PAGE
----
I spent the spring semester of 2010 studying in New Zealand through the ISEP program. I used this blog to keep an account of my school experience and as a record of the adventures I found. Hopefully it can serve two purposes: to have kept my friends and family informed of my travels and experiences; as well as to serve as a reminder of how important the study abroad experience is, whether it's in New Zealand or not.
13 February 2010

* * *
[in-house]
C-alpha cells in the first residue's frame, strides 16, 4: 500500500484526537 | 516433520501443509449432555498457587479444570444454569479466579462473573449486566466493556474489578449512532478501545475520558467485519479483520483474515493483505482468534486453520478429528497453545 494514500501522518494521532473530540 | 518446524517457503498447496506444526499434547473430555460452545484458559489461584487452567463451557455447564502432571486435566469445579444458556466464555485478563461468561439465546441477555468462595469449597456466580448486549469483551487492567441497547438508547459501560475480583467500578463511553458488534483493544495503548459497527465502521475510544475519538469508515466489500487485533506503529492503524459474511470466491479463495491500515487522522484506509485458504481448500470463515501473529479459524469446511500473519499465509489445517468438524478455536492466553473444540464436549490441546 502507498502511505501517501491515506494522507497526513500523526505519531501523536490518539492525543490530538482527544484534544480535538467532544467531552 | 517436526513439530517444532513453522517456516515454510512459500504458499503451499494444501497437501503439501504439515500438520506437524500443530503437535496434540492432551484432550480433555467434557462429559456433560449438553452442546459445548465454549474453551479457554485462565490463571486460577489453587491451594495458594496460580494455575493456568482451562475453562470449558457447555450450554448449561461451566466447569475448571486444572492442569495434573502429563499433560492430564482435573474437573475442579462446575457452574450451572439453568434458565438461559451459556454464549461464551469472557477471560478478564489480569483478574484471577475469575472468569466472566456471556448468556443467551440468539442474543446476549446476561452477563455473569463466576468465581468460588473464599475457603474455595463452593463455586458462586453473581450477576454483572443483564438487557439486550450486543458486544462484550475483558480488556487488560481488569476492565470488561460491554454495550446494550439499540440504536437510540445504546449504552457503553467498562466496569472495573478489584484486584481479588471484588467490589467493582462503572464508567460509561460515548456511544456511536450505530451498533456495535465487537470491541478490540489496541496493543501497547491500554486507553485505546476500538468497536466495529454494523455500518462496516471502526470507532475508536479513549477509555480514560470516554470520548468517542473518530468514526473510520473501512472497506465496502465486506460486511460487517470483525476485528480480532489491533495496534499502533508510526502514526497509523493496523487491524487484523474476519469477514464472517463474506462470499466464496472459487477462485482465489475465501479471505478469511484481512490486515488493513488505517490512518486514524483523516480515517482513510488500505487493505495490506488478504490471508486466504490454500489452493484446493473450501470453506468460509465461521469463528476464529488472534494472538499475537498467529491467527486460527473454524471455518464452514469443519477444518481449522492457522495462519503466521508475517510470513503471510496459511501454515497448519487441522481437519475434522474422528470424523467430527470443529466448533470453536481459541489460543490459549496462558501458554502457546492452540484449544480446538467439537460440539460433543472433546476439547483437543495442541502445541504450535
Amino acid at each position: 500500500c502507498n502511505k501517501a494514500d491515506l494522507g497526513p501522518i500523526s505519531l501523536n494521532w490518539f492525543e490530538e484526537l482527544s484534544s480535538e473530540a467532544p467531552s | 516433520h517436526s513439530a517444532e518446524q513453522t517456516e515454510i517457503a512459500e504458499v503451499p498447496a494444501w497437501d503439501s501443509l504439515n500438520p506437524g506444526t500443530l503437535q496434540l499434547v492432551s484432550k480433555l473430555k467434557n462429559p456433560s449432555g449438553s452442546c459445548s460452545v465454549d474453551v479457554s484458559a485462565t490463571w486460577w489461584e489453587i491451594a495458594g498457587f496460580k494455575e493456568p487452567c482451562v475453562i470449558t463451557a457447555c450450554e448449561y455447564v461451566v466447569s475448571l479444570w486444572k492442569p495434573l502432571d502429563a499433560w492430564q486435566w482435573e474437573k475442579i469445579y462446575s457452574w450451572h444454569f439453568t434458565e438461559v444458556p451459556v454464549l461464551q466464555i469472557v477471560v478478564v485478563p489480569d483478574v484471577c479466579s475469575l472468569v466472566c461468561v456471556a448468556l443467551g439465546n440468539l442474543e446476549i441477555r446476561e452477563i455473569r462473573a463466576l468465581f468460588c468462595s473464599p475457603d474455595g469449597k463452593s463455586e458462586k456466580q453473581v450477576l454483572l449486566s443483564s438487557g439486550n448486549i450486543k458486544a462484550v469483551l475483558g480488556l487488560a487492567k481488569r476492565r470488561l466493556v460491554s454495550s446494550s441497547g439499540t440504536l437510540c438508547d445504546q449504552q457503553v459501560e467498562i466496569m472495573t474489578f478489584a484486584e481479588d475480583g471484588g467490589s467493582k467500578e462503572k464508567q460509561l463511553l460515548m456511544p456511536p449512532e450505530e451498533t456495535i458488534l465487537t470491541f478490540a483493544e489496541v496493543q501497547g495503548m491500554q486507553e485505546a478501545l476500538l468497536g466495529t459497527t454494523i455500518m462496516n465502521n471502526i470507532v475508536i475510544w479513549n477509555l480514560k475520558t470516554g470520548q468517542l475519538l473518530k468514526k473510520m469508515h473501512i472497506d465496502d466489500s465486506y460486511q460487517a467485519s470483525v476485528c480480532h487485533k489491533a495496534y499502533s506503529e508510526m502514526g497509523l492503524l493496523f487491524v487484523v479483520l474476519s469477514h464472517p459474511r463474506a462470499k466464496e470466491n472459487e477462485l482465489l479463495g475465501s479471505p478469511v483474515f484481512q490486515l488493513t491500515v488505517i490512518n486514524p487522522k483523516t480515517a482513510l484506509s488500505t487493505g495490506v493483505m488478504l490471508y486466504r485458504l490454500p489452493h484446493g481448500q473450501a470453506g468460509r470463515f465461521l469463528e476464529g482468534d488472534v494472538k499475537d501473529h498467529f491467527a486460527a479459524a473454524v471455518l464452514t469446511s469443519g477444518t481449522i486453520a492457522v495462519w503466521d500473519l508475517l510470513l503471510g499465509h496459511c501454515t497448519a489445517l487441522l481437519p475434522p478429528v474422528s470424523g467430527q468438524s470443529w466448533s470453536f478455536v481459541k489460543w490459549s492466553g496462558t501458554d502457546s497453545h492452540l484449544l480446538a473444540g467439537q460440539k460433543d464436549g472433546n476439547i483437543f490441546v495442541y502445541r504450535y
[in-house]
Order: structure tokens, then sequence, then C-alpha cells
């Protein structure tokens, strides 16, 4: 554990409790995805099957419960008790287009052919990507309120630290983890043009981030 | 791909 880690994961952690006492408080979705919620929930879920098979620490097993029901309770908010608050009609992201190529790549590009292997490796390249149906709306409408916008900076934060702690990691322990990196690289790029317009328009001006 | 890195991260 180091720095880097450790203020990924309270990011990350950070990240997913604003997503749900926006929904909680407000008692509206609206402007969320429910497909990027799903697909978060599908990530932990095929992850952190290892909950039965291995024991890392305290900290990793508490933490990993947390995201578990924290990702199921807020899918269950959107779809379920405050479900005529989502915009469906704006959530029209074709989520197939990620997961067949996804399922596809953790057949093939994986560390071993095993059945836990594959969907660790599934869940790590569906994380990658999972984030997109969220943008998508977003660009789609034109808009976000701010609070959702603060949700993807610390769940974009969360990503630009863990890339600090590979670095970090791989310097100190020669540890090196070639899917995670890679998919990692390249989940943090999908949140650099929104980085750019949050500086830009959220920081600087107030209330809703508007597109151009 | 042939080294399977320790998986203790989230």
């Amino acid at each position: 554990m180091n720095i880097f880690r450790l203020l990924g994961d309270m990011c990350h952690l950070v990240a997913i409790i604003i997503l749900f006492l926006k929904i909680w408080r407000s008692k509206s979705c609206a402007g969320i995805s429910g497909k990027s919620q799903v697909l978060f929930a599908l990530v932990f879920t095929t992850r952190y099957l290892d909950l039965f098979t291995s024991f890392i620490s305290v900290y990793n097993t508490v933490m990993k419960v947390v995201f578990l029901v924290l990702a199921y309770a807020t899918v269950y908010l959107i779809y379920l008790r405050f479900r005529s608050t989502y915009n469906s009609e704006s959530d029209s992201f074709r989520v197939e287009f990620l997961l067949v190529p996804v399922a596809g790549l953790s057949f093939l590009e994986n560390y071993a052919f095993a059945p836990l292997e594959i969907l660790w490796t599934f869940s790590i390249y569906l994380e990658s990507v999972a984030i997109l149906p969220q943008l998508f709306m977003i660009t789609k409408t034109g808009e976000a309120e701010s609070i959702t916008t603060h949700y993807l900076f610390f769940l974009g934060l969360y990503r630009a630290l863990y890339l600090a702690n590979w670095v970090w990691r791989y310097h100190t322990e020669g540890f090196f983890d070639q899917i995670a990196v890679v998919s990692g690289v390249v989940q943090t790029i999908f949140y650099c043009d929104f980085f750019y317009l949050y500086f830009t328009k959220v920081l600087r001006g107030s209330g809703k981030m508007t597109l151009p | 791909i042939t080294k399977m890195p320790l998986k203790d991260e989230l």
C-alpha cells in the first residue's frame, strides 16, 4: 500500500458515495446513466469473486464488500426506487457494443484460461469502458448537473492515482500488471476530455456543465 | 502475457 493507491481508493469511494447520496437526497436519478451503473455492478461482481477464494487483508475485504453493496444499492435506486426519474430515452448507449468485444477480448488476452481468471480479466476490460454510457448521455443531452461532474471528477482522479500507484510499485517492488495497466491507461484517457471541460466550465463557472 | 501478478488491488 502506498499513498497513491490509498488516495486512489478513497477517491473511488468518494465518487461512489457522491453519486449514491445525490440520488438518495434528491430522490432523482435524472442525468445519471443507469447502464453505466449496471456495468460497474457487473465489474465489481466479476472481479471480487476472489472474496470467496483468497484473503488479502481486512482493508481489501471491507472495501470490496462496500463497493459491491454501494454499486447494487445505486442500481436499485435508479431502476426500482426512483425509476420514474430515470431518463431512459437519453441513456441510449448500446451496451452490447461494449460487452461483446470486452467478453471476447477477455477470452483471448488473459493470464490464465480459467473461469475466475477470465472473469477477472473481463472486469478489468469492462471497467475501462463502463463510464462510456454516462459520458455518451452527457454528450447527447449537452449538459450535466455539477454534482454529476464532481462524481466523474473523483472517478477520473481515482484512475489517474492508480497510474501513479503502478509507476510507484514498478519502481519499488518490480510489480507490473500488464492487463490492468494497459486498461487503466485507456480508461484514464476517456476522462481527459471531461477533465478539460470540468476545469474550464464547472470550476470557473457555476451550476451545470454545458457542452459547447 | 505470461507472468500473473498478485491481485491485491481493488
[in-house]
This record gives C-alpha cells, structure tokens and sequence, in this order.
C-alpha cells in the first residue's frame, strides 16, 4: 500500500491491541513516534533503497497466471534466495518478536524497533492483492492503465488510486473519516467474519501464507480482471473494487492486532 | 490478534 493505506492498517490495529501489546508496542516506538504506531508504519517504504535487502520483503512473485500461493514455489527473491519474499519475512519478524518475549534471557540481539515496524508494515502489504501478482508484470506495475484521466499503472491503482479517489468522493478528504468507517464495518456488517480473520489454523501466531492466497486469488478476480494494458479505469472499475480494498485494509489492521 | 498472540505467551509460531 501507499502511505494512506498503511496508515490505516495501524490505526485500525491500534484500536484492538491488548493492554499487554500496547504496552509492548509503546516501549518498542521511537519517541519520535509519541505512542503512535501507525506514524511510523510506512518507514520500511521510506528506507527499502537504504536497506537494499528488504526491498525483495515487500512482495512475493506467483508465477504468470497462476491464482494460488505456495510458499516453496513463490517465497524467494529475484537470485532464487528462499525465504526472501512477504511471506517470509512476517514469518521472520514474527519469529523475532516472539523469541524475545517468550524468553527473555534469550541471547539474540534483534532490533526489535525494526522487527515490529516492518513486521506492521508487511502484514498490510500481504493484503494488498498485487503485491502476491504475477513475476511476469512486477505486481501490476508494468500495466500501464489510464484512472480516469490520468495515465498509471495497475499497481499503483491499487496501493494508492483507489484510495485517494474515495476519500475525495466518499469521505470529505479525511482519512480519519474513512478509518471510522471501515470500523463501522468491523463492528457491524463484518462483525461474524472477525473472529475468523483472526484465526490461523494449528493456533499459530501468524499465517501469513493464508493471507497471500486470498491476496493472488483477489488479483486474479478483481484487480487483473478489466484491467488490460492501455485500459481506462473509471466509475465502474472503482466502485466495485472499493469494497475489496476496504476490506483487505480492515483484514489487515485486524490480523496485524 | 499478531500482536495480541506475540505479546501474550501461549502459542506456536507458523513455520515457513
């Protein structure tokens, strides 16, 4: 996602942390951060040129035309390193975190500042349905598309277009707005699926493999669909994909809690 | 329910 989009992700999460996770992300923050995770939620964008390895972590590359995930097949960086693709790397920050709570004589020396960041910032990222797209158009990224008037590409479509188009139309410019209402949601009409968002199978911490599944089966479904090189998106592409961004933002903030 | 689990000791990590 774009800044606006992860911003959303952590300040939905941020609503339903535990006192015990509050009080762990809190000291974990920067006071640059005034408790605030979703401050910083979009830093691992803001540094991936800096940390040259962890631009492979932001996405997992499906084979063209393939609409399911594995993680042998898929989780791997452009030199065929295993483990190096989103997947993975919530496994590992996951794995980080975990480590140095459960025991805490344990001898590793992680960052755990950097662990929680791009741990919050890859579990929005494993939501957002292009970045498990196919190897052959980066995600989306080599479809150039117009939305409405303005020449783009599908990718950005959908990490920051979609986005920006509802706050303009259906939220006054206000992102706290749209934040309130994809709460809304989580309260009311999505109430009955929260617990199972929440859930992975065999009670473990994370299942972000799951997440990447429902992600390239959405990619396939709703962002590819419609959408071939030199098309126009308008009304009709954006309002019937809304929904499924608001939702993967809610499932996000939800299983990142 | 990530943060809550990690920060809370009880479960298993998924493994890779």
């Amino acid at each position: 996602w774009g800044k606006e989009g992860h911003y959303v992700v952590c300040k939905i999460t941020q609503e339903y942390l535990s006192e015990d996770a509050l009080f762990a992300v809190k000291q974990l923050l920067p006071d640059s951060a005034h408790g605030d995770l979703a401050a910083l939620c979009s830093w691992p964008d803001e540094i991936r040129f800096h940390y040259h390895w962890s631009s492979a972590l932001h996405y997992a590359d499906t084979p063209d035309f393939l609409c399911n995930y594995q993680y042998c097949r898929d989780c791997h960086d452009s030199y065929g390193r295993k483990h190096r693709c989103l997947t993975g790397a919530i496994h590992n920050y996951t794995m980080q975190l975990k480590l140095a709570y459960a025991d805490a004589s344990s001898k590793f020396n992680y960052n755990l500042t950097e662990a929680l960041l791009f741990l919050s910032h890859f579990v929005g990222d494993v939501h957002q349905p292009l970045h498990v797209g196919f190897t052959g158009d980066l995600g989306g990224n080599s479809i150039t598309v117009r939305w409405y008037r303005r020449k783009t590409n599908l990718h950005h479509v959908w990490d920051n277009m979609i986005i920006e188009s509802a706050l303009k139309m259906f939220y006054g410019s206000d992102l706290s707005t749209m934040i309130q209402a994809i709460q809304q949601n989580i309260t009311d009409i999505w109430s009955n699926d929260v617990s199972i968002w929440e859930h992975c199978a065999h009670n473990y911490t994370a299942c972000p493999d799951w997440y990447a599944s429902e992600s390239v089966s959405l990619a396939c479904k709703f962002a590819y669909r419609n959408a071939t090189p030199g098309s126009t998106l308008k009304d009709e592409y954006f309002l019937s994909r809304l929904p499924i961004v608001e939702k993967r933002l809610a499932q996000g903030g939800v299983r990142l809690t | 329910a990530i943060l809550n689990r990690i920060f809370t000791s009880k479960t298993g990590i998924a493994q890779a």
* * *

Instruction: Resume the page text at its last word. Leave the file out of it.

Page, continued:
I took a walk around campus yesterday to get my bearings a little and stretch my legs. I found that there are numerous places within the campus (including one in the dead center) that one can pretty much disappear into the woods. The trails are clear and there are labels for many of the plants. It's nice to know I can get this far away from Hampshire without having to give up roaming through woods. This was one of the particularly interesting looking trees I encountered along the way. One thing that really separates this place from the Northeast of the U.S. (aside from distance, the equator, and the accents) is the number of different types of trees all growing right next to each other. It's like a mix of New England and California. There are pines I swear are in my back yard in New York bumping up against palms that could have come from my grandma's house in Santa Ana. I counted eight distinctly different trees within a ten foot span along the road. This is the center of campus. The building to the left houses the bank, dining hall, book store, travel agency, ATM, and about six other things I can't now remember. In the back you can just make out the library through the trees. Aside form the ducks roaming around and the birds I hear all the time, but can't see in the trees, there is virtually no animal life. I saw one moth so far and no other insects of any kinds. I suppose I should be tipped off by the lack of screens in the windows, but usually there is a least several types of insects buzzing around. Perhaps it's just been too windy for them. There is one bird that seems to live somewhere in the Rotary courtyard that loves to sing in the morning. The funny thing about it, is the song sounds like the opening to "Caring is Creepy" by The Shins. The oddest thing about the campus that Jessica and I agreed on yesterday, was the lack of squirrels. They abound on the Hampshire campus and you can't go anywhere without one running across your path practically under your feet. Here, there is not a single one. While reading about the history of New Zealand before arriving here, I did come across some things about the flora and fauna. New Zealand separated from Gondwana (the precursor supercontinent that consisted of the land that would later become Antarctica, South America, Africa, Madagascar, Australia, New Guinea, New Zealand, Arabia, and the Indian subcontinent) before the evolution of mammals. Before humans came to New Zealand the only mammal here was the bat and that had immigrated, it was not a native. Without predators birds took over, making New Zealand a famous Birdland. By the time humans arrived nearly 1/3 of all birds had lost the ability to fly and some even had lost their wings. The largest birds were two species of Moa and were about 12 ft tall, weighing 510 lbs. They were preyed on by the great New Zealand eagle which had a wingspan of about 10 ft. When the first Maoris settled, they used the Moa as their primary food source and hunted it into extinction. Easter Island had a similar problem of running out of food quickly and they resorted to cannibalism. The theory for both places is that the people who landed there took several generations to kill off their food source and by the time they needed more they had lost much of their knowledge of sea travel as well as possibly believing they were the only people and place in the world. New Zealand had only just begun to resort to cannibalism (only done in cases of revenge) before white settlers discovered the islands and introduced cows, pigs, and chickens. One theory suggests that this introduction of new species is what saved the Maoris from starvation. On the other hand, the European settlers also introduced rabbits, hares, weasels, stoats, and ferrets which quickly took over. The introduction of the Australian opossum was one of the most devastating and today there is a hunting season for them and they are eaten regularly. I am still awaiting my opportunity to taste test one.